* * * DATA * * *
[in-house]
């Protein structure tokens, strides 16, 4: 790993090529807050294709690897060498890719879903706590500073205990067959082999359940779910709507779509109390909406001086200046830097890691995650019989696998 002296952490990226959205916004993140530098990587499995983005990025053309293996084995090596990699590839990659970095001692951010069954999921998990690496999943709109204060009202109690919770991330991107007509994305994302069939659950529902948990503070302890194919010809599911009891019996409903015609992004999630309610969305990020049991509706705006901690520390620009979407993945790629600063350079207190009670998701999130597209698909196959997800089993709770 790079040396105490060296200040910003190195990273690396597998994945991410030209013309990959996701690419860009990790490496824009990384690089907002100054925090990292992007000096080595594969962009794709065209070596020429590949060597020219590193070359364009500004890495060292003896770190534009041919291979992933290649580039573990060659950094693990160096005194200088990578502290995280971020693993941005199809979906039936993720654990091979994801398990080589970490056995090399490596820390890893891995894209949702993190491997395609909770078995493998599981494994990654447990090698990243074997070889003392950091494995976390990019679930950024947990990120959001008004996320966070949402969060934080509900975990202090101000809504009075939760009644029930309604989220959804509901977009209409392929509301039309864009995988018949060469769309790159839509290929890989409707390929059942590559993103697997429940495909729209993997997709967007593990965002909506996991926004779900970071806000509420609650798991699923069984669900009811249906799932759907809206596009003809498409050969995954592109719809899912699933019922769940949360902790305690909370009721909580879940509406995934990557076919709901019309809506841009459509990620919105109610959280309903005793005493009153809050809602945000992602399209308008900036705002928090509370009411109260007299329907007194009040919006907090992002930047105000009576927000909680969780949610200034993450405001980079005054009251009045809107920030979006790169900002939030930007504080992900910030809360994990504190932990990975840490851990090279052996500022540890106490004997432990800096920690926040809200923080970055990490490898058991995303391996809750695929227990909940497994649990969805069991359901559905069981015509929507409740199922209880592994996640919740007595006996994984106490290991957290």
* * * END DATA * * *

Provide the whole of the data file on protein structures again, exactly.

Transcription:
[in-house]
């Protein structure tokens, strides 16, 4: 790993090529807050294709690897060498890719879903706590500073205990067959082999359940779910709507779509109390909406001086200046830097890691995650019989696998 002296952490990226959205916004993140530098990587499995983005990025053309293996084995090596990699590839990659970095001692951010069954999921998990690496999943709109204060009202109690919770991330991107007509994305994302069939659950529902948990503070302890194919010809599911009891019996409903015609992004999630309610969305990020049991509706705006901690520390620009979407993945790629600063350079207190009670998701999130597209698909196959997800089993709770 790079040396105490060296200040910003190195990273690396597998994945991410030209013309990959996701690419860009990790490496824009990384690089907002100054925090990292992007000096080595594969962009794709065209070596020429590949060597020219590193070359364009500004890495060292003896770190534009041919291979992933290649580039573990060659950094693990160096005194200088990578502290995280971020693993941005199809979906039936993720654990091979994801398990080589970490056995090399490596820390890893891995894209949702993190491997395609909770078995493998599981494994990654447990090698990243074997070889003392950091494995976390990019679930950024947990990120959001008004996320966070949402969060934080509900975990202090101000809504009075939760009644029930309604989220959804509901977009209409392929509301039309864009995988018949060469769309790159839509290929890989409707390929059942590559993103697997429940495909729209993997997709967007593990965002909506996991926004779900970071806000509420609650798991699923069984669900009811249906799932759907809206596009003809498409050969995954592109719809899912699933019922769940949360902790305690909370009721909580879940509406995934990557076919709901019309809506841009459509990620919105109610959280309903005793005493009153809050809602945000992602399209308008900036705002928090509370009411109260007299329907007194009040919006907090992002930047105000009576927000909680969780949610200034993450405001980079005054009251009045809107920030979006790169900002939030930007504080992900910030809360994990504190932990990975840490851990090279052996500022540890106490004997432990800096920690926040809200923080970055990490490898058991995303391996809750695929227990909940497994649990969805069991359901559905069981015509929507409740199922209880592994996640919740007595006996994984106490290991957290």